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Creating awareness around emotional abuse

For Mental Health Awareness Week, one of our Young Champions talks about what emotional abuse is and calls for more public awareness.

Falling out with friends or family members can be really difficult, and you can feel that it’s your fault. In my case, there were many instances that have led me to understand this differently now and as a form of emotional abuse.

It is hard to put into words how it felt. Realising that you, and your parents, have been emotionally abused is overwhelming. If I only knew that this even existed, that it happens to others too – perhaps not to our extent, but emotional abuse is probably the most common form of domestic abuse.   

But when we realised that, it was too late. We almost felt guilty for not realising it before, and for not being able to be there for each other. We felt blind, uneducated, dumb. However, when I thought about it a little more, I realised that most people would be in the same situation as us. You see, emotional abuse is not something that is talked about in society – and therefore, people are unable to see it, even when it is happening in front of them.

Everyone knows about physical and sexual abuse, and generally people know a little about neglect, but we hardly know anything about emotional abuse. Of the people I know, several would not even realise that emotional abuse exists. The truth is that emotional abuse can, and will, leave just as many scars as all the other forms of abuse.

Just so you know, all forms of domestic abuse can happen in romantic and non-romantic relationships – it can happen between parents and children, brothers, and sisters. Like physical abuse, sexual abuse and neglect, emotional abuse is illegal and can be punishable by a prison sentence, yet very few people are aware of this.

Anger is what I felt first. It was more than anger. Rage. I was in a rage for days, pacing up and down and then at the end, crying. An outcry. That is how it felt. I think I felt angry about why I wasn’t able to spot it; to realise that what was happening was emotional abuse. I felt angry that I let someone treat my family in this way. I felt angry that, for my late grandmother, I was unable to let her know that this was what she was going through. Sometimes I think perhaps that was for the best, but perhaps it wasn’t.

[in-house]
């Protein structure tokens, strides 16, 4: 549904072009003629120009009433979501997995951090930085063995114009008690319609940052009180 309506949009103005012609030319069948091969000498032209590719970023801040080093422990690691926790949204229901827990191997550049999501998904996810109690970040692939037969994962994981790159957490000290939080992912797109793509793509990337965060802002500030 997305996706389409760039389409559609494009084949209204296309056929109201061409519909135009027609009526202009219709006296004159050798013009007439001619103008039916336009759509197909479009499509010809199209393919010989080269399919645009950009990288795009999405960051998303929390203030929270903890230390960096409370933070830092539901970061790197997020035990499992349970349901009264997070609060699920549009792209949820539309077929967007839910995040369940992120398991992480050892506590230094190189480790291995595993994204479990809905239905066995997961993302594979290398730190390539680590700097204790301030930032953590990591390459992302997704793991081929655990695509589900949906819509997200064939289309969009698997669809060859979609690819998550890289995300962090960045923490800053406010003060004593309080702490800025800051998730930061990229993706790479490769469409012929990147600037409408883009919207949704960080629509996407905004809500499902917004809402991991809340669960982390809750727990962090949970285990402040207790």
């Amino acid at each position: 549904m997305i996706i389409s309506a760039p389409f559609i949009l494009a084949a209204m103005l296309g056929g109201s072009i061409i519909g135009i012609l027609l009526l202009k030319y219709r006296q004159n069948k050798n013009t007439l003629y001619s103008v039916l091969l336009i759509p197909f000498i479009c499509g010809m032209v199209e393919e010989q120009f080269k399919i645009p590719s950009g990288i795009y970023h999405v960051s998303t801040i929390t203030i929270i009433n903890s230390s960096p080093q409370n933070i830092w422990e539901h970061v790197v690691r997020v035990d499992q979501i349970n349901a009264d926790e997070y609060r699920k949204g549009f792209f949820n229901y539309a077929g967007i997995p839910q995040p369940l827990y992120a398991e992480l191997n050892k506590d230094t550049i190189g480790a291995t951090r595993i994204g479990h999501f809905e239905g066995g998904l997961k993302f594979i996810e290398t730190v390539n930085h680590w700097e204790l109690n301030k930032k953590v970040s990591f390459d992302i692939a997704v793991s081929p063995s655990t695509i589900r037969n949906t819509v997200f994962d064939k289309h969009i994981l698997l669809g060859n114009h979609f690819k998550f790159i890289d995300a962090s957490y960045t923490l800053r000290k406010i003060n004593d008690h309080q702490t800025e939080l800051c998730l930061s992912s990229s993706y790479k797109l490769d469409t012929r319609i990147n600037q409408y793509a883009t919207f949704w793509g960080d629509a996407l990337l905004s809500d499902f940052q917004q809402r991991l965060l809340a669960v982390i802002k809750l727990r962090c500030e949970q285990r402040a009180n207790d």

To me, emotional abuse is anything which someone does to manipulate your emotions, but other people may see it differently. Gaslighting was at the core of the emotional abuse which I faced. For us, gaslighting came in the form of a constant denial of the truth. It makes you doubt your own memory, looking for reassurance, apologising all the time. You start to think that you are ‘bonkers’, crazy, stupid. Realising that I am not ‘bonkers’, crazy, or stupid has, I think, helped my general confidence. But I shouldn’t have had to go through that.

It also came in the form of not ever feeling that I was good enough. For example, I would bake some cakes and, no matter how hard I tried, there would always be something wrong with them. There was no praise for anything, or to anyone. This makes you feel unworthy, pointless almost, and as a result you have an unwillingness to try anything new.

In reading this blog, if you think this happens in a friend’s relationship with someone, my best advice would be to talk to them. Share your understanding of what emotional abuse is, listen to them if they want to be open with you, and let them know you’re there for them always. It is really reassuring to know that someone is always at the end of a phone when you need them. They might not want to talk, but if they do, make sure you are there.

If you can see this happening in your own relationships, the best thing I would say is to reach out for help. Although this may be easier said than done, there are a number of ways in which you can get support. Also, try to keep yourself busy. For me, it was a mixture of exercise, reading and making mosaic tiles, which was incredibly fun! As you face these bigger challenges in your life, my advice would be to try new activities and do things you enjoy.

I hope that, from this blog, you now have an understanding of what emotional abuse is and how it affects people – whether it is happening to you, and you had not recognised it as abusive, or to someone you know.

If you are in need of help or support please visit our urgent help page which lists organisations that are available, including ones available 24/7.